To be compensable under the Workers’ Compensation Act, an injury must be sustained “in the course of employment.”  An injury is in the course of employment when it occurs: (1) during the period of employment; (2) at a place where the employee is reasonably expected to be while working; and (3) while the employee is fulfilling job duties or being engaged in something incident thereto.  In other words, there are time, place, and activity components that must be considered to determine whether an injury is suffered in the course of employment.

In Frederick’s case, each of the elements was disputed but the place component was particularly important because it heavily influences the analysis of the other two components.  Frederick’s injury likely would be compensable if his home qualified as a work site.  If Fredrick’s home office was not a work site, and he was not working until he arrived at his first account, the “coming and going” rule might preclude his claim.  Under the coming and going rule, injuries are not considered sustained in the course of employment if they occur while an employee is going to or from his or her place of work.  So, injuries suffered on an employee’s commute to work generally are not compensable, but there are important exceptions, including some that might have applied to Frederick.

The law is well-settled that an employee’s home does not transform into a qualifying work site merely because the employee chooses to work at home for personal convenience.  But what about in closer cases?  The COSA held that whether an employee’s home qualifies as a work site under Maryland workers’ compensation law is established by three criteria:  (1) the quantity and regularity of worked performed at home; (2) the continuing presence of work equipment at home; and (3) the special circumstances of the particular employment that make it necessary and not merely personally convenient to work at home.  The COSA added that under this third prong, the fact-finder should consider whether the employer acquiesced to the employee regularly using his or her home as a work site, or reasonably should have known the employee was regularly using the home as a work site.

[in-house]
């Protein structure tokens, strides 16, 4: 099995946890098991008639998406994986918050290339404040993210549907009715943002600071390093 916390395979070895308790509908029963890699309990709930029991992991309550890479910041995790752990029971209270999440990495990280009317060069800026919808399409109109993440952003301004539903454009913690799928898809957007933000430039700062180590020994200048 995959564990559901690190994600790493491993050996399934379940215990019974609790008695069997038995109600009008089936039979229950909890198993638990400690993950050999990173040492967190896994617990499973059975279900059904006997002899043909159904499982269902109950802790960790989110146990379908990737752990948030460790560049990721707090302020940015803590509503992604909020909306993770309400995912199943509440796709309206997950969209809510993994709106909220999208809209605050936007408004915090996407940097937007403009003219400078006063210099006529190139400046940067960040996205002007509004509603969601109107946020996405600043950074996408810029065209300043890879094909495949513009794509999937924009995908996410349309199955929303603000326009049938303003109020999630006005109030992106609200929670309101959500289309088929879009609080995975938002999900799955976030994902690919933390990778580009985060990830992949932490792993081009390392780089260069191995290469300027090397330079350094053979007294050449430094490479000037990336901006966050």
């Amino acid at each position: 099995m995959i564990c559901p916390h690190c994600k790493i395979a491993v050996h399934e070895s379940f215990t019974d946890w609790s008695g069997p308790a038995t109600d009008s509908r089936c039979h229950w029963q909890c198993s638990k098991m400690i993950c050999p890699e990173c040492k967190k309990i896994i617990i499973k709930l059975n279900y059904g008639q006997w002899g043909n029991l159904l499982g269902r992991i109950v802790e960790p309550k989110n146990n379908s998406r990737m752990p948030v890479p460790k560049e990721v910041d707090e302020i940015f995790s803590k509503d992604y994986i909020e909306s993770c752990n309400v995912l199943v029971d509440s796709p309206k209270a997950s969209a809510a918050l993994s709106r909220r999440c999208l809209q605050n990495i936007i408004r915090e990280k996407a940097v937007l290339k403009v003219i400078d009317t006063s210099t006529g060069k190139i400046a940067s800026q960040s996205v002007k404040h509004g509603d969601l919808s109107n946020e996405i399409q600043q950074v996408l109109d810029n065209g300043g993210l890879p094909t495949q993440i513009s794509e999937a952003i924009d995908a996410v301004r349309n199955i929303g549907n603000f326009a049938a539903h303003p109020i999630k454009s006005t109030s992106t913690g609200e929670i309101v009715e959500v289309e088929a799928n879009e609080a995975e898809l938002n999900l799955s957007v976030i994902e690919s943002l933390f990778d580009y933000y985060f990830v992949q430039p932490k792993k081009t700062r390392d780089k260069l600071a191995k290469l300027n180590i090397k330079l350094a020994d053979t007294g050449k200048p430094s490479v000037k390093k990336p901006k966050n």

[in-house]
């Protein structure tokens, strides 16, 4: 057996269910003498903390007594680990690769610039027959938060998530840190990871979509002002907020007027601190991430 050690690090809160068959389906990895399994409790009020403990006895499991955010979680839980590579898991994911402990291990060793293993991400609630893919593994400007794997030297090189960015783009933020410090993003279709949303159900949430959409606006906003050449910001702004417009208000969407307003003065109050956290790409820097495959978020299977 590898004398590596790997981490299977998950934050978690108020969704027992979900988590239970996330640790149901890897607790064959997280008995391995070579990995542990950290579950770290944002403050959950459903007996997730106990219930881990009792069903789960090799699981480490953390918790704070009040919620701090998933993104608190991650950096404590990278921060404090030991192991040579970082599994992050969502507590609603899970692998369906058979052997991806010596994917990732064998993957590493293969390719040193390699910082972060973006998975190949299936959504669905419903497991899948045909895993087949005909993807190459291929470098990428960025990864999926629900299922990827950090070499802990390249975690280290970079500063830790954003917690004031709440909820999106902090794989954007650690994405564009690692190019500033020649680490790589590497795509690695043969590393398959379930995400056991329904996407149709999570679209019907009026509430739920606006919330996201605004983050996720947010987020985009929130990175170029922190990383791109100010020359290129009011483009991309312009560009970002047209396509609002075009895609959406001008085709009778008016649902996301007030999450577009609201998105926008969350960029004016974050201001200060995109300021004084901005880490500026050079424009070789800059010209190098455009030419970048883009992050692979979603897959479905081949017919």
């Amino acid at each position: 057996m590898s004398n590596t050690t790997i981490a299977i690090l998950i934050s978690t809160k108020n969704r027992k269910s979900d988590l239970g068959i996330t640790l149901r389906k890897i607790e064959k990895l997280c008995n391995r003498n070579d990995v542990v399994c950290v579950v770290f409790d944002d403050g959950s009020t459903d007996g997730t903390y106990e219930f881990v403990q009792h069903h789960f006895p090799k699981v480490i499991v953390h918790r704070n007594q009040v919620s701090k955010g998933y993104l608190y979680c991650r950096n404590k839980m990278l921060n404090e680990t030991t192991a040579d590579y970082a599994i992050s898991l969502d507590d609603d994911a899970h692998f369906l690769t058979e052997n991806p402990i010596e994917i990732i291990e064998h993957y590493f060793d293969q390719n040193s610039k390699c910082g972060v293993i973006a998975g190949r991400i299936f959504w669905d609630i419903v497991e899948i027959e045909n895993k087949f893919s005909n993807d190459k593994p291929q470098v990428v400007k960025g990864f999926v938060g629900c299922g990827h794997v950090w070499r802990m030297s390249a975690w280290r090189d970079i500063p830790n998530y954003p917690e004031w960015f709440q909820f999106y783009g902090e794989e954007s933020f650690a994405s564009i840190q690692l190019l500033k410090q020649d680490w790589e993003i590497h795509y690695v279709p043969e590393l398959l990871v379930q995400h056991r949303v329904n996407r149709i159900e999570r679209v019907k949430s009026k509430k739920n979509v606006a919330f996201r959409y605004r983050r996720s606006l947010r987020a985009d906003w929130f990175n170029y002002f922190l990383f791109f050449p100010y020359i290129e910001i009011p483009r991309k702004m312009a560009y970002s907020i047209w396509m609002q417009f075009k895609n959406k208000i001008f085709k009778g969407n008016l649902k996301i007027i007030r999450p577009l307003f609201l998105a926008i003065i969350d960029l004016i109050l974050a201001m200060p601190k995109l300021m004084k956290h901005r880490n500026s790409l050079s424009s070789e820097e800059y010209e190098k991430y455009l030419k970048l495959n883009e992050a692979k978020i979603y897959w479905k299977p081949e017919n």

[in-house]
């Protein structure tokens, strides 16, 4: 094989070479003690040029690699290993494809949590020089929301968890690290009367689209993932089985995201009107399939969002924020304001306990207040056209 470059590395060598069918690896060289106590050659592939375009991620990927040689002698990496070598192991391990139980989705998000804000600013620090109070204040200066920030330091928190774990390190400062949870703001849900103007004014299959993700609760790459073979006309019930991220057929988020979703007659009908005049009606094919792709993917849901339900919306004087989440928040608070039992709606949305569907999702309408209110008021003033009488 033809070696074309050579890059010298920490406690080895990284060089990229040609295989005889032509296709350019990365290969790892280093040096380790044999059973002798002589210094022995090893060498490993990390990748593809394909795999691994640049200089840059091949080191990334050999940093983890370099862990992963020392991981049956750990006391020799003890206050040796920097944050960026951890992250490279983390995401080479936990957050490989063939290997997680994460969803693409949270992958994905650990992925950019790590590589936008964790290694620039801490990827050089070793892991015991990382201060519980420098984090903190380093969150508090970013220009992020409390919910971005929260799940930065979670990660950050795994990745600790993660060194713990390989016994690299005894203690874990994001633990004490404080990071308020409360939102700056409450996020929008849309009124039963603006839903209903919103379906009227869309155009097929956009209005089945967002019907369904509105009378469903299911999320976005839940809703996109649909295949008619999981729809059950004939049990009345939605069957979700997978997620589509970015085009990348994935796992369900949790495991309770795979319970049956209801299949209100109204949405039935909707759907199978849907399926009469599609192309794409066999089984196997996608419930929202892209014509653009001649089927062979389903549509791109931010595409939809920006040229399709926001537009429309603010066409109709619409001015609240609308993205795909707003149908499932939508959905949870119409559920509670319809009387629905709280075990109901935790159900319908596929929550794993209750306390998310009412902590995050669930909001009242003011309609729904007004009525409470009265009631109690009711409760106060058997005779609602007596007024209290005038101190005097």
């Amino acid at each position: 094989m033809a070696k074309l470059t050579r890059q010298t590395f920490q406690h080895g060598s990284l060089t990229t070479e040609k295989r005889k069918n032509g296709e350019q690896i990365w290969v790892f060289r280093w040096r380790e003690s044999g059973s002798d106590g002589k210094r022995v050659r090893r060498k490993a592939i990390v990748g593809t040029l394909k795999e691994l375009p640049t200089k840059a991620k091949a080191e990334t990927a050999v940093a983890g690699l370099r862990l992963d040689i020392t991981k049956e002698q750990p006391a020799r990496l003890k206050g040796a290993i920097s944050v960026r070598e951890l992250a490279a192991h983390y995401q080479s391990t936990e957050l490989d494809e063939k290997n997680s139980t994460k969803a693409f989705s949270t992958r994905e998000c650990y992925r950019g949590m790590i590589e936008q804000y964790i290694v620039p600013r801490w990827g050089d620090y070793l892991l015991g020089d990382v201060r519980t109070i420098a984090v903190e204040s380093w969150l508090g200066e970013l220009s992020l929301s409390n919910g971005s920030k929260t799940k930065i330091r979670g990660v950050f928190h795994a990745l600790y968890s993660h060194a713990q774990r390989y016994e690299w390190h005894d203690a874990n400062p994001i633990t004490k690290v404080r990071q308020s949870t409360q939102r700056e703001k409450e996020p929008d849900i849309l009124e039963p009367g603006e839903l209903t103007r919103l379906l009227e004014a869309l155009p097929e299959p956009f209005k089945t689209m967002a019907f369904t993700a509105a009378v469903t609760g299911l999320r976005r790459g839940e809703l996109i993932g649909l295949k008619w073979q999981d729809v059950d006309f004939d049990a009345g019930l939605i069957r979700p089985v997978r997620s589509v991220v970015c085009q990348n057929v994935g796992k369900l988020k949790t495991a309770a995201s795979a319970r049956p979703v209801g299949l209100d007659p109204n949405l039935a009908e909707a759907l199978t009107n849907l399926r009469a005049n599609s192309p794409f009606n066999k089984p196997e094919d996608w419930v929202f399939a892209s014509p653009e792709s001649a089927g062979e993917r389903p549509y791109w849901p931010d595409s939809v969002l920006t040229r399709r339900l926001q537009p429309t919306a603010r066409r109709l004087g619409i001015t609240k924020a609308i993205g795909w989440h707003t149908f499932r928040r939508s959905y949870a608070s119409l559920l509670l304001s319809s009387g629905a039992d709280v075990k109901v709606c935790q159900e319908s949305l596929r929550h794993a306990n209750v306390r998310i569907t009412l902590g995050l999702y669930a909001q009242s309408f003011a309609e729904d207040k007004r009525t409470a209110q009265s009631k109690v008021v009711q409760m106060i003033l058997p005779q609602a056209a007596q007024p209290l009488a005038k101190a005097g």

The COSA concluded that Frederick’s case should have been sent to the jury, because there were several disputes of fact, including whether Frederick’s home qualified as a home work site.  Regarding the quantity and regularity of work performed at home, Frederick testified that he routinely worked from home in the mornings before leaving for his first account, but the court noted he held meetings in grocery store parking lots or rented rooms.  There was little work equipment in the home except for coupons and posters.  Frederick set up his personal computer and printer on his dining room table.  Even though Schwan did not have offices in the area, the COSA determined that a jury could have determined that the work Frederick performed at home was for his personal convenience.

The COSA also found it significant that the record did not show whether Schwan acquiesced to Frederick using his home as a work site, or reasonably should have known that he did.  Why this would not be obvious when Schwan had no local offices is not clear, but the COSA thought that Schwan renting space for large work-related meetings and not reimbursing Frederick for his mileage between his home and first account was evidence that Schwan did not know Frederick was working from home on a regular basis.  Therefore, the court felt, it should have been left to the jury to determine whether Fredrick’s house was a work site for purposes of workers’ compensation law.

Even under the test adopted by the COSA, I think the Circuit Court got it right.

Schwan Food Co. v. Ryan Frederick, No. 1289, Sept. Term, 2017